Thursday, April 7, 2016

#Horror Review

#Horror Review
After all the found footage and torture porn, we have arrived to it at last in the pantheon of horror films. The tweenie horror film. I don't know what I was expecting when I sat down to watch "#Horror." But now looking at it in retrospect, I guess I should not have been surprised. "#Horror" is a movie for entitled teens who are addicted to their cell phones and social media. Its a movie about them, and for a great deal of its running time, it focuses on a group of stuck-up, girls who are apart of some social media game that instigates cyberbullying. One night, they are all together and they slowly get killed one by one. The thing is, the killings are at the very end of the movie. As in the last few minutes. The movie before is an excruciating annoying sludge of movie, that feels more like an endurance test rather than entertainment.

I don't mean it features content similar to "The Human Centipede" or "Cannibal Holocaust." I mean its a vile journey of a movie. Not on a gore or physical level, on a character development level. This cyberbullying game we see the girls play is preposterous and its style in which is presented is an assault on all five of your senses. There are stretches, long, overdrawn stretches of movie where we see these girls play this game, as in ridiculing each other is somehow cool. Then we see them go right back to being friends, well not all of them. Someone apparently crosses the line and gets kicked out of the party. Even though it makes zero sense. The girls have been so horrible to each other that I don't see how there is a line in the first place. Especially since the girls say the exact same insults to the same girls later in the movie.

I am sure hardcore horror fans are saying "Well, horror movies have been a comment against destructive behavior since the beginning of the genre. This is just a comment on cyberbullying." Nope. No, its not. Maybe it wanted to be, but how is it saying that cyberbullying is bad? Because the girls are so extreme? This isn't a case of a killer lurking in the shadows killing after an appalling example of bullying happens, this is literally an hour and fifteen minutes of horrible girls doing horrible things to each other, then the killings start as if they are some kind of after-thought. There is no deeper meaning to this, its all surface value.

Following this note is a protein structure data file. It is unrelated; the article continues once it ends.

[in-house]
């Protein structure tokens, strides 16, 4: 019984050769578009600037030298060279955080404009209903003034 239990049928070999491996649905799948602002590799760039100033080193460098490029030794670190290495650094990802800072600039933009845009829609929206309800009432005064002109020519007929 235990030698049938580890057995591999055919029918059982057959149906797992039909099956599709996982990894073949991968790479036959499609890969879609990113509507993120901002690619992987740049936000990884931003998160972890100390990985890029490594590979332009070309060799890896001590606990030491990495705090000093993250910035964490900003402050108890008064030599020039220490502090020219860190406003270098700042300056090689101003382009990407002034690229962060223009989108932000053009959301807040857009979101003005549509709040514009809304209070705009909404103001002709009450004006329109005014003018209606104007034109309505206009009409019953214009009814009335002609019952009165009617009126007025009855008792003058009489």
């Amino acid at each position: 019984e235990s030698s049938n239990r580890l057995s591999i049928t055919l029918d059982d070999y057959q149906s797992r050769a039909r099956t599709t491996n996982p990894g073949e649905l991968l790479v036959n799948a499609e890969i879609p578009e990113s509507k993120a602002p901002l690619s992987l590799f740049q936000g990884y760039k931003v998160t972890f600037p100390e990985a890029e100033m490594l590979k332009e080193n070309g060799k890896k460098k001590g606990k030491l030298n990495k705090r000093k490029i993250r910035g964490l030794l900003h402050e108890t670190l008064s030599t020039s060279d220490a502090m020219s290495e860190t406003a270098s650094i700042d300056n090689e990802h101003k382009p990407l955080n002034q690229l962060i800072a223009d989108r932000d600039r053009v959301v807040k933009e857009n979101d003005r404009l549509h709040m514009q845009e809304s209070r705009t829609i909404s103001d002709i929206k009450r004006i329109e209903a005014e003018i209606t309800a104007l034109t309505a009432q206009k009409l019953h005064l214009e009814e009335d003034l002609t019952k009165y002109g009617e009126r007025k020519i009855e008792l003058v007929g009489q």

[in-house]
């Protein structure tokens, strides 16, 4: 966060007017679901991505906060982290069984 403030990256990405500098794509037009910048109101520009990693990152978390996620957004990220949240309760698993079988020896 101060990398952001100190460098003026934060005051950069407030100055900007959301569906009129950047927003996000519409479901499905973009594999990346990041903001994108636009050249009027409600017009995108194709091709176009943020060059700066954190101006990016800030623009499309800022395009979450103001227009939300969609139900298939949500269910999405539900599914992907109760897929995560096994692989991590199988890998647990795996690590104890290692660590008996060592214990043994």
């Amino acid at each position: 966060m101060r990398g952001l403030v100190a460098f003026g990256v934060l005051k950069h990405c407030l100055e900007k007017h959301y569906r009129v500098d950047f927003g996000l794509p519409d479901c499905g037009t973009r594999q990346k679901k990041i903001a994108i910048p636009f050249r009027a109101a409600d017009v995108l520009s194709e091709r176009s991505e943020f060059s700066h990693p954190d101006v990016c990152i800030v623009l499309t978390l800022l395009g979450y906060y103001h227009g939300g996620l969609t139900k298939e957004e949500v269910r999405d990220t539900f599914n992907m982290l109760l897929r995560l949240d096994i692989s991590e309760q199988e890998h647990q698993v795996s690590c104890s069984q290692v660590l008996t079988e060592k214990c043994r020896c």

Timothy Hutton and Chloe Sevigny are in this, but I haven't a clue why. I can't tell how they couldn't smell the stink of this screenplay before their agents plopped it into their laps. But I guess everybody needs to eat. Their roles are so hammy that they hardly feel like characters. The girls are so bad in this that I honestly don't feel like wasting time looking up their names. They should wear that as a badge of honor. I don't see  how any of them will ever appear in another motion picture ever.

I am sure the teenage crowd will discover this and think its edgy and cool. But there is nothing cool about this. The only redeeming quality this movie has is a scene with the song "Doses and Mimosas" by Cherub playing. But when the best part of a horror movie is a thirty second clip of a song, something has gone horribly wrong.

FINAL GRADE: D-

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